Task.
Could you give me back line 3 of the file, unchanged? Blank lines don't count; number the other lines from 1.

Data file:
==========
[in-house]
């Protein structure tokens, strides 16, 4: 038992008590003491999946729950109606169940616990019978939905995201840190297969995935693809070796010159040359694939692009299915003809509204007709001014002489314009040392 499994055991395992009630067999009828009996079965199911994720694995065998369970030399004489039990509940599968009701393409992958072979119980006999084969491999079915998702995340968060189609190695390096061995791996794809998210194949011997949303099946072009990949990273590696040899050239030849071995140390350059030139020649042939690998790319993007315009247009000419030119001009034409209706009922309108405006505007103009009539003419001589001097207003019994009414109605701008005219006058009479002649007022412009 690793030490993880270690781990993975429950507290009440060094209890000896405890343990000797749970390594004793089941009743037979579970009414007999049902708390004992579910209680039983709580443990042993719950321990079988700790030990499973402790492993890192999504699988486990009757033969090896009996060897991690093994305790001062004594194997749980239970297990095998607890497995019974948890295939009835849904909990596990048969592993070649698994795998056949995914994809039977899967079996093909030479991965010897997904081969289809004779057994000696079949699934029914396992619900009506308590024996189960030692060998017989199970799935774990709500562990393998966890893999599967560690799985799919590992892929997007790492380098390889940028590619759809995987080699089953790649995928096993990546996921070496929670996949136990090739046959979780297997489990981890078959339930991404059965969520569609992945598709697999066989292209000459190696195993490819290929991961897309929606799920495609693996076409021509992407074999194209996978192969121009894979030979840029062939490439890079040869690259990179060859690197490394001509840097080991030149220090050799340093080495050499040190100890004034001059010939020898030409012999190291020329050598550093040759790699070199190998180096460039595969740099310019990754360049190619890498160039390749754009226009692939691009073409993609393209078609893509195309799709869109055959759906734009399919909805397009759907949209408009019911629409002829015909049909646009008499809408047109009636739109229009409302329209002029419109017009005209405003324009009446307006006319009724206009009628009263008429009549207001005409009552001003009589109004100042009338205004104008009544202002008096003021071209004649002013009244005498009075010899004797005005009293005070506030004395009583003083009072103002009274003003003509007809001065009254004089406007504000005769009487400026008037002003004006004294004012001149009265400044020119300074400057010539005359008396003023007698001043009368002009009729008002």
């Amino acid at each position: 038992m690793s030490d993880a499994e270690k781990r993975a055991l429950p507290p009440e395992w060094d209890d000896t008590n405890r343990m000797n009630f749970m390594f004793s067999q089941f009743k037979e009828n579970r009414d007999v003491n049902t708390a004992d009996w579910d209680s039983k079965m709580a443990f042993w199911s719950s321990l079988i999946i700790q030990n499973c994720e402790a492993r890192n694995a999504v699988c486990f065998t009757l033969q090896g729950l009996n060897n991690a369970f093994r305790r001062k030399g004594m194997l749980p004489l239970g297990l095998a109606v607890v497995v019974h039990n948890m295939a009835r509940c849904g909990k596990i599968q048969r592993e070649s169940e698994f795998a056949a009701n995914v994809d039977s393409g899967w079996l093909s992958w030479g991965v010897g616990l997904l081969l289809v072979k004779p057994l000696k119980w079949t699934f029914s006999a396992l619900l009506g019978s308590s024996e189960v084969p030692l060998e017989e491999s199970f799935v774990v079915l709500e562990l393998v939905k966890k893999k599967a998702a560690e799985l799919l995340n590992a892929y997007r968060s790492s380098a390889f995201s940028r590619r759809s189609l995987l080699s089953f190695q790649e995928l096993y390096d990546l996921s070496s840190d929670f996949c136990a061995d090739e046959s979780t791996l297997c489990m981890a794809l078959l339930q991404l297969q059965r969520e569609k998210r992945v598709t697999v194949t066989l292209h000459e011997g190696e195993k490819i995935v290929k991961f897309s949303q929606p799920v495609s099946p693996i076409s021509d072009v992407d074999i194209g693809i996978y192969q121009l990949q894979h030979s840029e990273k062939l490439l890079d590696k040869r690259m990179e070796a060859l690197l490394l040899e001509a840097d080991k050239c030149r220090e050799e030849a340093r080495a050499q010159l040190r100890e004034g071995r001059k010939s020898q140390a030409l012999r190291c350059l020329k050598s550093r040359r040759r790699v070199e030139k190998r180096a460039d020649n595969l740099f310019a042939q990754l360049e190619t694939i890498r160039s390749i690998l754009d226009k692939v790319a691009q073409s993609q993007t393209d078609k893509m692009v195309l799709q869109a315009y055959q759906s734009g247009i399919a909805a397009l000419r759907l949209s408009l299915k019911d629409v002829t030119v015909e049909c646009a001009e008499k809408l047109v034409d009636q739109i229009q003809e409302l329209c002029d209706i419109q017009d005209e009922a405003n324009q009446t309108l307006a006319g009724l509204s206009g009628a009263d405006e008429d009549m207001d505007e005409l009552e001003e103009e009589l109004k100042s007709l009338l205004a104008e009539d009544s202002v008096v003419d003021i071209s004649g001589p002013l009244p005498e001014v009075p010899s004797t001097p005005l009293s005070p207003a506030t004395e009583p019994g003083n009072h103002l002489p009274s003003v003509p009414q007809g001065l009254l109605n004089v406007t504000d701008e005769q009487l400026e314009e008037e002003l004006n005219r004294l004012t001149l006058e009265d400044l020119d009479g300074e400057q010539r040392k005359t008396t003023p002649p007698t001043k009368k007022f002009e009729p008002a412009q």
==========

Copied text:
């Amino acid at each position: 038992m690793s030490d993880a499994e270690k781990r993975a055991l429950p507290p009440e395992w060094d209890d000896t008590n405890r343990m000797n009630f749970m390594f004793s067999q089941f009743k037979e009828n579970r009414d007999v003491n049902t708390a004992d009996w579910d209680s039983k079965m709580a443990f042993w199911s719950s321990l079988i999946i700790q030990n499973c994720e402790a492993r890192n694995a999504v699988c486990f065998t009757l033969q090896g729950l009996n060897n991690a369970f093994r305790r001062k030399g004594m194997l749980p004489l239970g297990l095998a109606v607890v497995v019974h039990n948890m295939a009835r509940c849904g909990k596990i599968q048969r592993e070649s169940e698994f795998a056949a009701n995914v994809d039977s393409g899967w079996l093909s992958w030479g991965v010897g616990l997904l081969l289809v072979k004779p057994l000696k119980w079949t699934f029914s006999a396992l619900l009506g019978s308590s024996e189960v084969p030692l060998e017989e491999s199970f799935v774990v079915l709500e562990l393998v939905k966890k893999k599967a998702a560690e799985l799919l995340n590992a892929y997007r968060s790492s380098a390889f995201s940028r590619r759809s189609l995987l080699s089953f190695q790649e995928l096993y390096d990546l996921s070496s840190d929670f996949c136990a061995d090739e046959s979780t791996l297997c489990m981890a794809l078959l339930q991404l297969q059965r969520e569609k998210r992945v598709t697999v194949t066989l292209h000459e011997g190696e195993k490819i995935v290929k991961f897309s949303q929606p799920v495609s099946p693996i076409s021509d072009v992407d074999i194209g693809i996978y192969q121009l990949q894979h030979s840029e990273k062939l490439l890079d590696k040869r690259m990179e070796a060859l690197l490394l040899e001509a840097d080991k050239c030149r220090e050799e030849a340093r080495a050499q010159l040190r100890e004034g071995r001059k010939s020898q140390a030409l012999r190291c350059l020329k050598s550093r040359r040759r790699v070199e030139k190998r180096a460039d020649n595969l740099f310019a042939q990754l360049e190619t694939i890498r160039s390749i690998l754009d226009k692939v790319a691009q073409s993609q993007t393209d078609k893509m692009v195309l799709q869109a315009y055959q759906s734009g247009i399919a909805a397009l000419r759907l949209s408009l299915k019911d629409v002829t030119v015909e049909c646009a001009e008499k809408l047109v034409d009636q739109i229009q003809e409302l329209c002029d209706i419109q017009d005209e009922a405003n324009q009446t309108l307006a006319g009724l509204s206009g009628a009263d405006e008429d009549m207001d505007e005409l009552e001003e103009e009589l109004k100042s007709l009338l205004a104008e009539d009544s202002v008096v003419d003021i071209s004649g001589p002013l009244p005498e001014v009075p010899s004797t001097p005005l009293s005070p207003a506030t004395e009583p019994g003083n009072h103002l002489p009274s003003v003509p009414q007809g001065l009254l109605n004089v406007t504000d701008e005769q009487l400026e314009e008037e002003l004006n005219r004294l004012t001149l006058e009265d400044l020119d009479g300074e400057q010539r040392k005359t008396t003023p002649p007698t001043k009368k007022f002009e009729p008002a412009q």